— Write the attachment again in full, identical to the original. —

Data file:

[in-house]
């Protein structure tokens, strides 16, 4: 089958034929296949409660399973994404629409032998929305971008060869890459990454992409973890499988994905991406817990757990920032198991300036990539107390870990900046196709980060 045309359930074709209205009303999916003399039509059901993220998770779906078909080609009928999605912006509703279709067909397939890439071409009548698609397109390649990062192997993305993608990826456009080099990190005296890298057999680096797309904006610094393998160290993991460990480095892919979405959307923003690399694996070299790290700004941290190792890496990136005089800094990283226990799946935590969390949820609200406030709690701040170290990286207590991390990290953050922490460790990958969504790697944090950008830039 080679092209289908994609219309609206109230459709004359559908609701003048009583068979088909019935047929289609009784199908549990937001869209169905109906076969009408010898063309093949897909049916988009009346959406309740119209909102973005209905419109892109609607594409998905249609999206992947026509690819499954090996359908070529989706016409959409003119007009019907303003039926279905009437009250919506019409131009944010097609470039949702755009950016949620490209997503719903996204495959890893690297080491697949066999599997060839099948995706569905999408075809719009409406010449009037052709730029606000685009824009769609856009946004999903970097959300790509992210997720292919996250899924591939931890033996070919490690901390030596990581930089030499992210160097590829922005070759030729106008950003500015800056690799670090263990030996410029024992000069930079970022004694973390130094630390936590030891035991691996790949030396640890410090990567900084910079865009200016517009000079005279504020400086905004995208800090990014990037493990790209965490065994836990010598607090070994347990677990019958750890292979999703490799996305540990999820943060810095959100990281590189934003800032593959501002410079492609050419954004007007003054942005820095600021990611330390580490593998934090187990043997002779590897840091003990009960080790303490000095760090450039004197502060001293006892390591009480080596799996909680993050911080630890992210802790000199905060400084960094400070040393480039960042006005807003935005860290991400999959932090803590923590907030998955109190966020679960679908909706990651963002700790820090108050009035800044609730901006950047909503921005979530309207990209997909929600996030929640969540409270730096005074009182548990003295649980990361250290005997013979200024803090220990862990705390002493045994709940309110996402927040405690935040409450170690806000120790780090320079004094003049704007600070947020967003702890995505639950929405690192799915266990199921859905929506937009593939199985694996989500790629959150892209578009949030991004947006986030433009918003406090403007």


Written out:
[in-house]
């Protein structure tokens, strides 16, 4: 089958034929296949409660399973994404629409032998929305971008060869890459990454992409973890499988994905991406817990757990920032198991300036990539107390870990900046196709980060 045309359930074709209205009303999916003399039509059901993220998770779906078909080609009928999605912006509703279709067909397939890439071409009548698609397109390649990062192997993305993608990826456009080099990190005296890298057999680096797309904006610094393998160290993991460990480095892919979405959307923003690399694996070299790290700004941290190792890496990136005089800094990283226990799946935590969390949820609200406030709690701040170290990286207590991390990290953050922490460790990958969504790697944090950008830039 080679092209289908994609219309609206109230459709004359559908609701003048009583068979088909019935047929289609009784199908549990937001869209169905109906076969009408010898063309093949897909049916988009009346959406309740119209909102973005209905419109892109609607594409998905249609999206992947026509690819499954090996359908070529989706016409959409003119007009019907303003039926279905009437009250919506019409131009944010097609470039949702755009950016949620490209997503719903996204495959890893690297080491697949066999599997060839099948995706569905999408075809719009409406010449009037052709730029606000685009824009769609856009946004999903970097959300790509992210997720292919996250899924591939931890033996070919490690901390030596990581930089030499992210160097590829922005070759030729106008950003500015800056690799670090263990030996410029024992000069930079970022004694973390130094630390936590030891035991691996790949030396640890410090990567900084910079865009200016517009000079005279504020400086905004995208800090990014990037493990790209965490065994836990010598607090070994347990677990019958750890292979999703490799996305540990999820943060810095959100990281590189934003800032593959501002410079492609050419954004007007003054942005820095600021990611330390580490593998934090187990043997002779590897840091003990009960080790303490000095760090450039004197502060001293006892390591009480080596799996909680993050911080630890992210802790000199905060400084960094400070040393480039960042006005807003935005860290991400999959932090803590923590907030998955109190966020679960679908909706990651963002700790820090108050009035800044609730901006950047909503921005979530309207990209997909929600996030929640969540409270730096005074009182548990003295649980990361250290005997013979200024803090220990862990705390002493045994709940309110996402927040405690935040409450170690806000120790780090320079004094003049704007600070947020967003702890995505639950929405690192799915266990199921859905929506937009593939199985694996989500790629959150892209578009949030991004947006986030433009918003406090403007």